PETA lawyer files private warrant against Lazy 5 owner
By Nathan Hardin
SALISBURY — A representative of a well-known animal rights group filed a private warrant Thursday against the owner of Lazy 5 Ranch accusing him of animal cruelty.
Rowan County Sheriff’s Office spokesman John Sifford said the warrant, which named ranch owner Henry Hampton, did not include any criminal investigation.
The warrant was filed by People for the Ethical Treatment of Animals (PETA) litigation counselor Amanda Schwoerke.
In the misdemeanor criminal summons, Schwoerke alleges that Hampton “willfully did intentionally torment an animal, a giraffe at the Lazy Five Ranch.”
The warrant also listed Brenda Kirby, of Mt. Hope Church Road, as a witness.
Deputies delivered the criminal summons about 8 p.m. Thursday. Although technically an arrest, a summons does not require Hampton to appear before a magistrate.
The warrant is the latest in a series of accusations about the treatment of Lazy 5 Ranch’s animals.
In August, PETA issued a press release stating that Hampton failed to “provide adequate veterinary care to a young giraffe with severely overgrown hooves” and allowed the animal to “languish in this painful damaging condition for more than nine months.”
Earlier this month, PETA sent letters to school superintendents urging them not to take students to the ranch after Lazy 5 was named the top school field trip destination in an annual survey.
After PETA raised the issue in August, Rowan County Animal Control Supervisor Clai Martin inspected the ranch along with two United States Department of Agriculture employees.
Martin told the Post at the time that nothing he saw at the ranch gave rise to any cruelty law violations.
Henry Hampton said during a phone interview with the Post on Friday that telling the ranch’s critics that the long-hoofed giraffes are slowly progressing “doesn’t satisfy them.”
“The fact of the matter is they say I should get veterinary help to come trim their feet, but this is the ninth or tenth giraffe we had that had long feet that we corrected ourselves,” he said.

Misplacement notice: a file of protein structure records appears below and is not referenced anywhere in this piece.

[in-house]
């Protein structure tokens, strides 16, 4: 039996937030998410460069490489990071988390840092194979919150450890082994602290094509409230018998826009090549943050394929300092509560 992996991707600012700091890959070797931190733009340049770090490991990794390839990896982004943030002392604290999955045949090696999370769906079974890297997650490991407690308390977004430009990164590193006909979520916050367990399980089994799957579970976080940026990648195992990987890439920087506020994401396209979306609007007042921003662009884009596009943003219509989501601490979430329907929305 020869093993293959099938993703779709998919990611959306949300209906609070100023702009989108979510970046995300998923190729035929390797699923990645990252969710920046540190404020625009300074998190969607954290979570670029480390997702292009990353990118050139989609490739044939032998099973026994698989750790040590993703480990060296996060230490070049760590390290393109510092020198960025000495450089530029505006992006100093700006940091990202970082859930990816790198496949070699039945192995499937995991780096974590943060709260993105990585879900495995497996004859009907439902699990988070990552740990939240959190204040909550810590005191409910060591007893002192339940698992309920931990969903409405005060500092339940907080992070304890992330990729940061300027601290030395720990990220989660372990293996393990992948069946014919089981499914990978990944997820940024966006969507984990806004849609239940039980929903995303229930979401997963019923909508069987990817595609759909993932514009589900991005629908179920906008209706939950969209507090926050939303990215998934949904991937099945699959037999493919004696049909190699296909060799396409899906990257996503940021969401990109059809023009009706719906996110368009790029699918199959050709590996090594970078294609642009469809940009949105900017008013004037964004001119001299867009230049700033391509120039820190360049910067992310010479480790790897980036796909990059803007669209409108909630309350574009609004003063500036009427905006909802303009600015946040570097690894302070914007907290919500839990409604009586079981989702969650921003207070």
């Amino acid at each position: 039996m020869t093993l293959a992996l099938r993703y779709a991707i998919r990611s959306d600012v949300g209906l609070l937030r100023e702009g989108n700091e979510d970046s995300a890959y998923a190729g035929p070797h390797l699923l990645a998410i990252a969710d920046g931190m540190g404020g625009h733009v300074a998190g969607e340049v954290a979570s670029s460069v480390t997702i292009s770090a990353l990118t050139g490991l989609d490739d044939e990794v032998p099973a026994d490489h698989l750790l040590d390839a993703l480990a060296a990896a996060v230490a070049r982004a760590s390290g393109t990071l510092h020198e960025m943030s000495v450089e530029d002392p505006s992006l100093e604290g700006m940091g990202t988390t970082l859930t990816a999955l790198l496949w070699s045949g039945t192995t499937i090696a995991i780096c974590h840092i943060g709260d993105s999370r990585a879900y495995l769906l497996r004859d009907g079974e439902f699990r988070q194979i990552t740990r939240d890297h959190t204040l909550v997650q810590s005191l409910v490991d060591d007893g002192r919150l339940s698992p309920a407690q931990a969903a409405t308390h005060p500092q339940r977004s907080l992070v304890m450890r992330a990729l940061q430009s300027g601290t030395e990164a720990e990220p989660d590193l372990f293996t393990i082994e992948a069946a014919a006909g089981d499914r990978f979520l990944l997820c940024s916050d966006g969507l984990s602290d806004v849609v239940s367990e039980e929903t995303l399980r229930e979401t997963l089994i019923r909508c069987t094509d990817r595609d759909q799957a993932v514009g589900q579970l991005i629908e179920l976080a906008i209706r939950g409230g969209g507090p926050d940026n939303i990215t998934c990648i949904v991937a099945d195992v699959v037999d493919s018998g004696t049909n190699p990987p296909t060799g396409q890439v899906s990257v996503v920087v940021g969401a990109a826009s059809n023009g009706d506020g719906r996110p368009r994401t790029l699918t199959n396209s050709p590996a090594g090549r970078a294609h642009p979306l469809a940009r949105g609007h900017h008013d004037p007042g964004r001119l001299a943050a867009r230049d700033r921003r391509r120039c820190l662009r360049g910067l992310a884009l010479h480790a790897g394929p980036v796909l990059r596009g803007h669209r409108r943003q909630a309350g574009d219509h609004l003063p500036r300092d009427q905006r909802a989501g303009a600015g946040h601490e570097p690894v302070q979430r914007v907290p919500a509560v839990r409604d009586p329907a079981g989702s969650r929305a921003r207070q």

Lazy 5’s giraffes use gravel or limestone at the ranch to naturally trim their hooves, Hampton said, a process he thinks has worked well since the Mooresville Road attraction has handled 16 giraffes in eight years.
Contrary to PETA’s beliefs, he said, the giraffes aren’t in pain.
“If you watch the animals move, there is no soreness,” Hampton said. “They move like they have long feet. They don’t look like there’s anything wrong with them at all.”
As a giraffe gets older, Hampton said, his ligaments and tendons begin to relax and the hooves naturally wear themselves down as it walks.
But that’s not what critics want to hear, he said.
“They’re not going to let that happen. They can’t look at the changes and identify the changes because they can’t tell the difference of the angle or the depth of the heel,” Hampton said. “They don’t know what any of that is.”
At $50,000 to $60,000 per giraffe, a death is financially devastating to the ranch.
But Hampton said he’s more worried about the care of the animals.
In May, a giraffe at the Buffalo Zoo in New York was euthanized after failing to recover from anesthesia during a hoof trimming procedure.
The month before, another giraffe was killed while under anesthesia during the same procedure at a Baltimore zoo.
“This is going to force us to do things we know we shouldn’t,” Hampton said.
A court date is set for Jan. 16.
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